Eagle Ford Counties Win Royalties

be safe. be smart.
be safe. be smart.

New legislation allows Eagle Ford counties to keep some of its mineral wealth, which is good news for the failing road system.

Governor Greg Abbott recently signed SB 951, overturning an old provision that stripped counties of the proceeds from the minerals that ran under their roads. Since 1960, the state has received all mineral royalties, even though they do not maintain county roads.

Over a 40 month period, the money for drilling under roads in Karnes, DeWitt and Gonzales counties generated $16 million for the state. The new law allows the counties to keep this money, which will be vital to maintaining their road systems that have been significantly impacted by the shale boom.

Eagle Ford Roads Impacted by Higher Traffic & Inadequate Funding

Eagle Ford production has been great for local economies, but has taken its toll on their roadways. Small gravel roads originally built for passenger cars now host huge rigs that travel at high speeds and often create deep, hazardous craters. Some road edges are shredded and the pavement can unexpectedly drop off half a foot.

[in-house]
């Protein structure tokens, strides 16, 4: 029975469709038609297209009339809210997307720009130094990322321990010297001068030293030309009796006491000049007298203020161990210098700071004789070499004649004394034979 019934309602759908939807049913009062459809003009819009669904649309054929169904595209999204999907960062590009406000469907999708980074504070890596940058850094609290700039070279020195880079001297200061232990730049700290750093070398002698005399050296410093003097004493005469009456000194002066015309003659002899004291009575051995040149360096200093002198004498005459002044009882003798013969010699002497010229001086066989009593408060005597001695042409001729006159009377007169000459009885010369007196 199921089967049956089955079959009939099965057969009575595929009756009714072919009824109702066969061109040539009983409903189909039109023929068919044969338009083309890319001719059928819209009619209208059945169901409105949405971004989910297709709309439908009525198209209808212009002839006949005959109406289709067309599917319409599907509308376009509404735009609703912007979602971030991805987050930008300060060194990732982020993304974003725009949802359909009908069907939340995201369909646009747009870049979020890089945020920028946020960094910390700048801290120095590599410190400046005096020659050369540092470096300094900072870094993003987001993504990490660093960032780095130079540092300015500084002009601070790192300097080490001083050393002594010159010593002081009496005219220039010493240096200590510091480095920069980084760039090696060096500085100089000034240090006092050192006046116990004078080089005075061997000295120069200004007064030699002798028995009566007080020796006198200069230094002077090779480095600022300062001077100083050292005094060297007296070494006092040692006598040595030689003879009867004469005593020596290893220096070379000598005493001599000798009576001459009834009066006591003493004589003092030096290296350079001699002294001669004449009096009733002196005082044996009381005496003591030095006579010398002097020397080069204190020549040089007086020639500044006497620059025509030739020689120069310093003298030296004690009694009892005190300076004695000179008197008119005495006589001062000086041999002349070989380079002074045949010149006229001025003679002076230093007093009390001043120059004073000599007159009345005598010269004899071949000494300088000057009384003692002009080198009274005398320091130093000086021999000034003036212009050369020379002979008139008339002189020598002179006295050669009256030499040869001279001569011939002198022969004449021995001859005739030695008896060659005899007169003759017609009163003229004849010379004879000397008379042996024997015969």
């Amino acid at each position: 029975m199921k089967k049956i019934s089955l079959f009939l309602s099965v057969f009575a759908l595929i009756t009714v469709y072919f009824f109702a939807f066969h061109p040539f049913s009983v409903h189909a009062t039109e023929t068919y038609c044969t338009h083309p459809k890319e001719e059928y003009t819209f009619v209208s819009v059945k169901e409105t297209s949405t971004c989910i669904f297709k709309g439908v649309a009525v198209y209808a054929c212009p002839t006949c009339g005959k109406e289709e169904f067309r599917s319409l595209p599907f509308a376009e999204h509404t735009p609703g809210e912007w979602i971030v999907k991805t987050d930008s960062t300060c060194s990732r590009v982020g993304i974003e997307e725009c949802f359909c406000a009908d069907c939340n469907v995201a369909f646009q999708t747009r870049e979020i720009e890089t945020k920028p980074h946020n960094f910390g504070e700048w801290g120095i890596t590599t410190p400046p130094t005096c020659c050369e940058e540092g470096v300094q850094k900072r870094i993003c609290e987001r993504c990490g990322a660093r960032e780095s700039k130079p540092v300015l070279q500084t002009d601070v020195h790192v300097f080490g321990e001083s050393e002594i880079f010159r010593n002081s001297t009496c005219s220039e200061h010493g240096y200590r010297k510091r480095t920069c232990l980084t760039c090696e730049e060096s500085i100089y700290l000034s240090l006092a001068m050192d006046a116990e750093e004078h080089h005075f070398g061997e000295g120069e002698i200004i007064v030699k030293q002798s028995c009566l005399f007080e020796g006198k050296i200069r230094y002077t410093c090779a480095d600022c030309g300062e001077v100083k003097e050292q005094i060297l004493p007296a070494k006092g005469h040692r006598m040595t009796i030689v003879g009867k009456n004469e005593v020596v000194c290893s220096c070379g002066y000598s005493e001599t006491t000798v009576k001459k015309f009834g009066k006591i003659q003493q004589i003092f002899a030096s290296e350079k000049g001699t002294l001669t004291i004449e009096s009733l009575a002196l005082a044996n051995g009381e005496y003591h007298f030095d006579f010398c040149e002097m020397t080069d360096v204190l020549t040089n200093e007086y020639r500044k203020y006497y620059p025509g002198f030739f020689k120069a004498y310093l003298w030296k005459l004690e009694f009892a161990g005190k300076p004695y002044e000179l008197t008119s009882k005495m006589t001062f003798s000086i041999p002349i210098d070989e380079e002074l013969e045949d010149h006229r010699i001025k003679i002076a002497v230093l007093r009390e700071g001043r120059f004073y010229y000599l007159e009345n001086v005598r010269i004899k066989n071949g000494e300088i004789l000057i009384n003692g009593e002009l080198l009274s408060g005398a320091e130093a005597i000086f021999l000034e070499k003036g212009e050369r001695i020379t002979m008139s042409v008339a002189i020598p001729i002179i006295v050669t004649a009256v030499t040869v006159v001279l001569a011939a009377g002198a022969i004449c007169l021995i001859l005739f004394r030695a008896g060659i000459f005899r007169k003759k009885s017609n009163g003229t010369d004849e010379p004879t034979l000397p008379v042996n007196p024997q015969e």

The bill was filed by State Sen. Carlos Uresti who also worked last session to gain an additional $225 million to counties for road repair.

For the first time that anyone can remember in decades, the state funded the county roads. That’s always been a county function: counties, you’re on your own. But again, given all the activity, I was able to get my colleagues to pass this bill,” Uresti said, adding that more was needed.
— Senator Uresti

Another Fatal Crash in the Eagle Ford

be safe. be smart.
be safe. be smart.

On January 15, another fiery crash took the lives of five oil field workers in Dimmet county. This latest tragedy, involving a crude oil tanker truck, highlights the serious roadway issues that have plagued the Eagle Ford and Permian Basin over the past couple of years.

Poor road conditions, increased traffic and heavy equipment brought on by the oil boom contribute to the unsafe conditions. Roads in the Eagle Ford Shale are under intense pressure from the huge volumes of truck traffic that are regularly running up and down South Texas highways – literally hundreds of trips per day in many cases. And, often, the counties have not been able to keep up with the problems caused by the increased volume.

Related: Eagle Ford Roads Impacted by Higher Traffic & Inadequate Funding

Related: Heavy Load Trip Planning Tips

In the Eagle Ford Shale energy sector, a 26-county region that stretches from Laredo to Madisonville, TxDOT crash reports indicate there were 3,450 traffic crashes that resulted in serious injuries or fatalities in 2013, an increase of 7 percent over the previous year. The result was 238 traffic fatalities in the region in 2013.
— TxDot